“Supply-side structural reform” (SSSR) has been the most important ongoing economic reform in China since 2015, but its important environmental health effects have not been properly assessed. The present study addresses that gap by focusing on reduction of overcapacity in the coal, steel, and iron sectors, combined with reduction of emissions of sulfur dioxide (SO2), nitrogen oxide (NOx), and fine particulate matter (PM2.5), and projecting resultant effects on air quality and public health across cities and regions in China. Modeling results indicate that effects on air quality and public health are visible and distributed unevenly across the country. This assessment provides quantitative evidence supporting projections of the transregional distribution of such effects. Such uneven transregional distribution complicates management of air quality and health risks in China. The results challenge approaches that rely solely on cities to improve air quality. The article concludes with suggestions on how to integrate SSSR measures with cities’ air quality improvement attainment planning and management performance evaluation.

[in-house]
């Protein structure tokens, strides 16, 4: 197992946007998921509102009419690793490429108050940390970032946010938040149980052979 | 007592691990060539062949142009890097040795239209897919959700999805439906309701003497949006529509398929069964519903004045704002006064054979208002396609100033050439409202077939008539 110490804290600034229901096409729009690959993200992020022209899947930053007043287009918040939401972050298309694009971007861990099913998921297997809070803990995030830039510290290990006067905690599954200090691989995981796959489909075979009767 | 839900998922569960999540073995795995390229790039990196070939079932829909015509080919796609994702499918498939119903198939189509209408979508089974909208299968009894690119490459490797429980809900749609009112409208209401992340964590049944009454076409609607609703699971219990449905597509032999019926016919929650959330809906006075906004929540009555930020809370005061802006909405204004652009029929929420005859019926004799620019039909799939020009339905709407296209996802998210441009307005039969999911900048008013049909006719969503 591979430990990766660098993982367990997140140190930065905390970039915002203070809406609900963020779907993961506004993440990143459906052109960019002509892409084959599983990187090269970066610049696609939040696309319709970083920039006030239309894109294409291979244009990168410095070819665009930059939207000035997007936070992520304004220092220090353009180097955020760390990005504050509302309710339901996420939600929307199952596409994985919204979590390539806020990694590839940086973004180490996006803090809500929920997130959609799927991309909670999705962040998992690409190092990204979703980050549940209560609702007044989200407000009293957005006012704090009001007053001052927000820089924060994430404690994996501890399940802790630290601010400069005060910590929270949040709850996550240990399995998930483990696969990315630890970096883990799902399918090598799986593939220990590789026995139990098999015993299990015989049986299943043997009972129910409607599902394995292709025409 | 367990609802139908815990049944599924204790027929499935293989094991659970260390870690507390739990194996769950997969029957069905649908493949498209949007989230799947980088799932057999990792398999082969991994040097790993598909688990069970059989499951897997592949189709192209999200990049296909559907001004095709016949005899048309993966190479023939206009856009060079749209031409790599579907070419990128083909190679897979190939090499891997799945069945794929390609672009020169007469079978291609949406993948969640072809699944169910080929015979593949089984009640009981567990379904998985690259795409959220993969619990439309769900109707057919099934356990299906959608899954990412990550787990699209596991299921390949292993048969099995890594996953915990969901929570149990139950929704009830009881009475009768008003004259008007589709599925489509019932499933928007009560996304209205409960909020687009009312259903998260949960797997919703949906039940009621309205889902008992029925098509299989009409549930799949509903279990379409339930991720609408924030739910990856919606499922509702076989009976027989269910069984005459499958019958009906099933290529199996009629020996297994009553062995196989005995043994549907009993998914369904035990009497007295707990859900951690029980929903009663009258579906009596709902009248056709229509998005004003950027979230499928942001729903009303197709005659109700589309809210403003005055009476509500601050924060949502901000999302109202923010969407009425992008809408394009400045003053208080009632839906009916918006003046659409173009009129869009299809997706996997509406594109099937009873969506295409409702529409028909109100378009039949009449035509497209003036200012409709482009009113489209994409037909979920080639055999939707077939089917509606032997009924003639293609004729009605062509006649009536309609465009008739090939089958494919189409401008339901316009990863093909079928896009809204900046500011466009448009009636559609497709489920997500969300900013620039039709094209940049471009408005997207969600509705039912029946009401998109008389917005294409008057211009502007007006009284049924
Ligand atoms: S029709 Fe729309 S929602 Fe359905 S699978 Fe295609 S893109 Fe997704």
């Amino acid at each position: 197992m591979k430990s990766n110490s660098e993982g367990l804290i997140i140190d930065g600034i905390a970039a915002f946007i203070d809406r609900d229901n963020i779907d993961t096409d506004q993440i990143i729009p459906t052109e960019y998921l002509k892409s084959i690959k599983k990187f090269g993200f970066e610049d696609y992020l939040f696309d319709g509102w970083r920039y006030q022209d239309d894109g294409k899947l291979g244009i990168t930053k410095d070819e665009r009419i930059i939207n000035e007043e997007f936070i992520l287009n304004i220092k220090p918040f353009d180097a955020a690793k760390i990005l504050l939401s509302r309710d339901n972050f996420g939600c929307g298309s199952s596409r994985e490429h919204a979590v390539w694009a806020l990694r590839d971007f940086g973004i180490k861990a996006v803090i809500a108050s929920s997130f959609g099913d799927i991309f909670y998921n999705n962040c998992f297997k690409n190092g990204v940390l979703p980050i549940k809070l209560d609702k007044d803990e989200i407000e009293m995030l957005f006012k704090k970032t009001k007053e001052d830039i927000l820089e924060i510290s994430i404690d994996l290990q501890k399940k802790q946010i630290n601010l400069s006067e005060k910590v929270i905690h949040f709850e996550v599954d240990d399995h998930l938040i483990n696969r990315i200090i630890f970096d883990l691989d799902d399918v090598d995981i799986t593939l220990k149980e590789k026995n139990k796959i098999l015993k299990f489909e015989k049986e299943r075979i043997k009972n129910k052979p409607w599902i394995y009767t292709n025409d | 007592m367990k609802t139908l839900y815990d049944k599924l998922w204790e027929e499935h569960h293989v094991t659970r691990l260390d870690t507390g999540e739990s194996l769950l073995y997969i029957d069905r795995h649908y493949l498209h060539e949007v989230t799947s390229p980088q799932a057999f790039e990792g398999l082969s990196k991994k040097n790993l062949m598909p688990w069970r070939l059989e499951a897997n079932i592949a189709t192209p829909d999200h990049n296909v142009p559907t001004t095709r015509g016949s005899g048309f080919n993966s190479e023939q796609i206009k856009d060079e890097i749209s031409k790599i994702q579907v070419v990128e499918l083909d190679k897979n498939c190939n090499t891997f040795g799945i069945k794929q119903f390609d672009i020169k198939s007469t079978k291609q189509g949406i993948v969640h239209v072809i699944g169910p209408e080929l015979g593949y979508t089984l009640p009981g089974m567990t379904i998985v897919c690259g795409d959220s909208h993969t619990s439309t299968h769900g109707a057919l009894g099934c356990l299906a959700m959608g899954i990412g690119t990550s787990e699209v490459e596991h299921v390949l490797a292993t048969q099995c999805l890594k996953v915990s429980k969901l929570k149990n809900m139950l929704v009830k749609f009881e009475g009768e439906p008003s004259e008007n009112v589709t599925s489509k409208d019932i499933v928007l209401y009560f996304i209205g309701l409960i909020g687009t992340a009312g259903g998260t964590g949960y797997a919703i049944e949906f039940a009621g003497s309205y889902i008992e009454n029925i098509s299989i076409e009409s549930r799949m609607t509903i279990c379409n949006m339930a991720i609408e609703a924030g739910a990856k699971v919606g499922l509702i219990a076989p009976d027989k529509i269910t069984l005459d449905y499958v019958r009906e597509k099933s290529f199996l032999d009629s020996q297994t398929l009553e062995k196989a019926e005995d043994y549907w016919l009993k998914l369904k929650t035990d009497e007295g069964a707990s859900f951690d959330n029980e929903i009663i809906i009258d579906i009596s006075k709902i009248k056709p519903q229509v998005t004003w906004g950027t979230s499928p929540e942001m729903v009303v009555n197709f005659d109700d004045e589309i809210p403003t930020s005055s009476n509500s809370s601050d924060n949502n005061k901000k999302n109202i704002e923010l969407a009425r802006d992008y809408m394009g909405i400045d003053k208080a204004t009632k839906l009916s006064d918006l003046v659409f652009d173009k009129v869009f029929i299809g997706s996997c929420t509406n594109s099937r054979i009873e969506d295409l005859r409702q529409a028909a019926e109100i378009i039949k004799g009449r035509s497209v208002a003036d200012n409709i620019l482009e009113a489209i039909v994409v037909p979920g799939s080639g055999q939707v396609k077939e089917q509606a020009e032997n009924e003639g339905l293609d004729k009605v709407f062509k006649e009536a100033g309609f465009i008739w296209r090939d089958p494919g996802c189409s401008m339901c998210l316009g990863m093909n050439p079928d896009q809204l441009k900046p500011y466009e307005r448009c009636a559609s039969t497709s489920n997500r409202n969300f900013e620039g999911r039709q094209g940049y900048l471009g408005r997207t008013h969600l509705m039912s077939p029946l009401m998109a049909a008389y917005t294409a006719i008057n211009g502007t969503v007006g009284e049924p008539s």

- Air quality
- Environmental policy
- Health effects of air pollution
- Supply-side structural reform
- Transregional distribution